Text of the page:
Whisky Magazine Issue 111
This article is 21 months old and some information provided may be time sensitive. Please check all details of events, tours, opening times and other information before travelling or making arrangements.
Copyright Whisky Magazine © 1999-2014. All rights reserved. To use or reproduce part or all of this article please contact us for details of how you can do so legally.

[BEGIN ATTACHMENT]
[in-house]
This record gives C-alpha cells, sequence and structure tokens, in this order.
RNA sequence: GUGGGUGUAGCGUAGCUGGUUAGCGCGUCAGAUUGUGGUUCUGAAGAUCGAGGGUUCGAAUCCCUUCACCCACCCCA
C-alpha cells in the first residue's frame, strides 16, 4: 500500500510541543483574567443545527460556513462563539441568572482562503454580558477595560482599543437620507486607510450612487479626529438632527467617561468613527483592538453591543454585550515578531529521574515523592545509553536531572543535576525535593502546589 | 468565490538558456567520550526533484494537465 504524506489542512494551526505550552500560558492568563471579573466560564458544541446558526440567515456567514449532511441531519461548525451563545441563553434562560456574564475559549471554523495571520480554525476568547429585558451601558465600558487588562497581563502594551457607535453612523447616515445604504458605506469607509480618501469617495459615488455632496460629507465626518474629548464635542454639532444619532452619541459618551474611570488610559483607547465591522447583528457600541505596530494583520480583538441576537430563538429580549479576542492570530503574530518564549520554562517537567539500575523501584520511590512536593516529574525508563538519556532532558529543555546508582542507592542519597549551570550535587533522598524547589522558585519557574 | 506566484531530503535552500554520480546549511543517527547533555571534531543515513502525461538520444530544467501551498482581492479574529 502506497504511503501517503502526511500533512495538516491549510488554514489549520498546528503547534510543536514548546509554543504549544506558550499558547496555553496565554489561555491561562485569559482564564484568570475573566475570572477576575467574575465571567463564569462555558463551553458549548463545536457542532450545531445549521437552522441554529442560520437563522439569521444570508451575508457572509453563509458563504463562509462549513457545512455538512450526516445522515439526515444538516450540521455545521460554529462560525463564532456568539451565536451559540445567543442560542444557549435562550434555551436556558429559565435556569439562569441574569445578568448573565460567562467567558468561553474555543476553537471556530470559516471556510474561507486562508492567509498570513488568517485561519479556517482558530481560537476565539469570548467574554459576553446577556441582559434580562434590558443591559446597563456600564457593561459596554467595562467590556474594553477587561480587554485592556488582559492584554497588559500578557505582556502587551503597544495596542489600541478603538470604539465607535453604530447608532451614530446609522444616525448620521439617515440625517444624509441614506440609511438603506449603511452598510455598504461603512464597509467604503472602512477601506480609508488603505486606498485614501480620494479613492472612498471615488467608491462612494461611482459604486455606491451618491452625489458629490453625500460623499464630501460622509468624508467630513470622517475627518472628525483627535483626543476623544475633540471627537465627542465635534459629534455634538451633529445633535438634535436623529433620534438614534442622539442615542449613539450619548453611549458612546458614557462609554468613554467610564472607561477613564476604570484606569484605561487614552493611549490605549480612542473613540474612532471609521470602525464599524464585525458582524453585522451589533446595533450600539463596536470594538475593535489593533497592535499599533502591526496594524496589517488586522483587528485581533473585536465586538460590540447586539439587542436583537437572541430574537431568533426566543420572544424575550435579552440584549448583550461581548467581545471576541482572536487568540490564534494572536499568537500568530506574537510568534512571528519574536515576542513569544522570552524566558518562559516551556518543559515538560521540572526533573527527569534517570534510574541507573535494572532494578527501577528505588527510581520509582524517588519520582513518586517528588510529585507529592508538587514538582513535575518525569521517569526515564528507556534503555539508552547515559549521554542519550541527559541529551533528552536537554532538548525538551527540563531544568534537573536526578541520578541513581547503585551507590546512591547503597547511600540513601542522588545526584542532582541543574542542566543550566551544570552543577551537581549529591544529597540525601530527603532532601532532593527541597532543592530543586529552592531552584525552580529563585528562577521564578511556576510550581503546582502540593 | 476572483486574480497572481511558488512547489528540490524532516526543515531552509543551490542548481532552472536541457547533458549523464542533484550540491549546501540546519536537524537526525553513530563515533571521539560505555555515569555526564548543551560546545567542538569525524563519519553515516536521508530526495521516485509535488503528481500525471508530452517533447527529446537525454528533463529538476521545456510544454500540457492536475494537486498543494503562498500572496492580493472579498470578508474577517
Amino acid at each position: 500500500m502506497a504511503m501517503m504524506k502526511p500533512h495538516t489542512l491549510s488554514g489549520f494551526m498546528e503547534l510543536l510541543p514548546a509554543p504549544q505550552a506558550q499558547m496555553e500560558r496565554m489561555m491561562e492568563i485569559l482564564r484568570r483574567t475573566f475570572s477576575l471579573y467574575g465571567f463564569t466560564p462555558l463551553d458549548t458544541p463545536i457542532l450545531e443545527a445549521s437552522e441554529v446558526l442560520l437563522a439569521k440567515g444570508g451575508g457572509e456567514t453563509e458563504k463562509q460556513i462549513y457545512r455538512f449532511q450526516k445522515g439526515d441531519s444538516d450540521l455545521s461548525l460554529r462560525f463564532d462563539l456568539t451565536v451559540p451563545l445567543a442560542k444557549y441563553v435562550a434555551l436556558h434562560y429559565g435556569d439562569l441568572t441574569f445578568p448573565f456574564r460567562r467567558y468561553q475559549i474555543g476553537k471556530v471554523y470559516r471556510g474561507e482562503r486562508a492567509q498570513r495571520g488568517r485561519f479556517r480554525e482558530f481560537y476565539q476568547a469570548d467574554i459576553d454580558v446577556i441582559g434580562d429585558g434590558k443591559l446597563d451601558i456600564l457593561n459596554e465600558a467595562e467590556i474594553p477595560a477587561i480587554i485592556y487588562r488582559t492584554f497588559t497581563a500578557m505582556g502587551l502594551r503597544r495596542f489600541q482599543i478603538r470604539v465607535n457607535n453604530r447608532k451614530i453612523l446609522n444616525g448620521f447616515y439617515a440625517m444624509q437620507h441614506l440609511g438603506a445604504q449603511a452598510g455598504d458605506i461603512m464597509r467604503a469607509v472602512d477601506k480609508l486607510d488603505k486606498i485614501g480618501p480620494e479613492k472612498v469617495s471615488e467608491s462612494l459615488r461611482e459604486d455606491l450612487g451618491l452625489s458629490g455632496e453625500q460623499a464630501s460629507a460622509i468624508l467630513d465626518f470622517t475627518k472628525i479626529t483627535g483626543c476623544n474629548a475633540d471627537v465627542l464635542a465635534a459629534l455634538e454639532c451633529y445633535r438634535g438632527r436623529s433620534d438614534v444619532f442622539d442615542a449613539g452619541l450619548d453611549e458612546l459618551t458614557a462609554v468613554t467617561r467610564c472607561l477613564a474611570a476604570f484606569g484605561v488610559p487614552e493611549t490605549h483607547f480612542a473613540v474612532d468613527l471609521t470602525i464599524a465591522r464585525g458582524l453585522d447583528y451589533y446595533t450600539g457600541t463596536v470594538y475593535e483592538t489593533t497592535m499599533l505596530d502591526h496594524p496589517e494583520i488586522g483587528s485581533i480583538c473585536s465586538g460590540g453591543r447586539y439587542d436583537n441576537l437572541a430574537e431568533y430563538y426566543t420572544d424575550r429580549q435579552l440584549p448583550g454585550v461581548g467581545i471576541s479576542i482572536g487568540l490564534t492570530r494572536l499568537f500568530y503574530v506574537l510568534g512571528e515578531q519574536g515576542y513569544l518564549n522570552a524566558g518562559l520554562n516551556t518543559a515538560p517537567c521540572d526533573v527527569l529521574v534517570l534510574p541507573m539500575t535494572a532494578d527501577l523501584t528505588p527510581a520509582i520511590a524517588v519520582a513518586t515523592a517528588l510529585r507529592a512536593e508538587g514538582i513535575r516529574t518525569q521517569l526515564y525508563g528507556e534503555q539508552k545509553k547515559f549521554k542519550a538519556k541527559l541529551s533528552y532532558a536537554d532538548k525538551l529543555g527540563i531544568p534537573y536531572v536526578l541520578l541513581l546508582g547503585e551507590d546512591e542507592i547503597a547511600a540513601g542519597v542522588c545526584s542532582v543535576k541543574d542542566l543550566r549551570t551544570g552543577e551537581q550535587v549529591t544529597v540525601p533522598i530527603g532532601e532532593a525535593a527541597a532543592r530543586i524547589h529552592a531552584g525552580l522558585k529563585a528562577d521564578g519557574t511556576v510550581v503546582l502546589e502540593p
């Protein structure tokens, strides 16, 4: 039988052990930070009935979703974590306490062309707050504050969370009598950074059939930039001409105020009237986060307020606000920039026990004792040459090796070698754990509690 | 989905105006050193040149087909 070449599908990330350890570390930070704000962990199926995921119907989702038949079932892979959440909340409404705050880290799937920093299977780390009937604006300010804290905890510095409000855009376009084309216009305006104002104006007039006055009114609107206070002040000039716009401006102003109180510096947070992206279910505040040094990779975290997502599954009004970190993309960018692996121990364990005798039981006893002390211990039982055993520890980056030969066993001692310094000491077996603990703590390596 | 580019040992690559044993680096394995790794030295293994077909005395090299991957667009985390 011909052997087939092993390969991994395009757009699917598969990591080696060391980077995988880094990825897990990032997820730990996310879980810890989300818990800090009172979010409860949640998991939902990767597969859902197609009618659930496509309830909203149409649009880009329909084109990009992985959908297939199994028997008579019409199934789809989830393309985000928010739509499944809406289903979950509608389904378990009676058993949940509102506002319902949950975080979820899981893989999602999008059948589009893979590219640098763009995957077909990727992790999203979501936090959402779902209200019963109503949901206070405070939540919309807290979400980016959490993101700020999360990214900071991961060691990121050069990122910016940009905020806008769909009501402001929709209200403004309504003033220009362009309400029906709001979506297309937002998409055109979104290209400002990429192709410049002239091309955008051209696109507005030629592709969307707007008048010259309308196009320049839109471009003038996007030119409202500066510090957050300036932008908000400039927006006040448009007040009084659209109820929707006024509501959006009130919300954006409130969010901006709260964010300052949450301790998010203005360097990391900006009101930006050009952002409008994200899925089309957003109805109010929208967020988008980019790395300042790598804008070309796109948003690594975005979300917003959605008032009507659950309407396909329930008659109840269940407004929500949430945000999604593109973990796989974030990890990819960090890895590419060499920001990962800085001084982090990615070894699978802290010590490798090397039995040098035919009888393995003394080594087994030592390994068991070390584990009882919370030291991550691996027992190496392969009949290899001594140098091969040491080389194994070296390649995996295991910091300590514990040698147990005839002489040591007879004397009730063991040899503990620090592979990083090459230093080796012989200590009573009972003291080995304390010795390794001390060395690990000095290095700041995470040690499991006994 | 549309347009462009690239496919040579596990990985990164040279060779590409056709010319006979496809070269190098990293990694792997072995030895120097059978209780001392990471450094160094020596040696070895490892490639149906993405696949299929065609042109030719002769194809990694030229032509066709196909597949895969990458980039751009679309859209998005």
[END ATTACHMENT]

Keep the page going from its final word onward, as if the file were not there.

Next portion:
When it comes to barley, the second essential raw material of Scotch malt whisky-making, greater efficiencies have been achieved as new varieties have been developed which provide farmers with a higher crop yields per acre than in the past, while from the distillers' point of view, the same tonnage of barley now yields more alcohol than before. It is sometimes considered strange that a product with so much emphasis on provenance as Scotch malt whisky may be made from barley grown anywhere in the world. However, today's distillers try to use Scottish barley wherever possible, and In 2010 more than 93 per cent of the malted barley employed in whisky-making was grown in Scotland. Diageo has pledged to purchase Scottish-grown barley whenever possible, with the company's Procurement Director Andy Roberts declaring earlier this year that “We are looking at between five and 10 per cent annual growth in the whisky market, and if Scotland can supply malting barley for that, then we shall be buying.” Chivas Brothers' Alan Winchester notes: “The malt we buy is predominantly grown in Scotland, but at times there will be English and even Irish malt in the system. We don't want to be involved in shipping malt hundreds of miles if we can help it, but in a really bad year for the barley harvest in the UK we could go to Denmark, if there just wasn't the quality and quantity required at the home.” In the past, large quantities of foreign-grown barley were transported to Scotland for ma...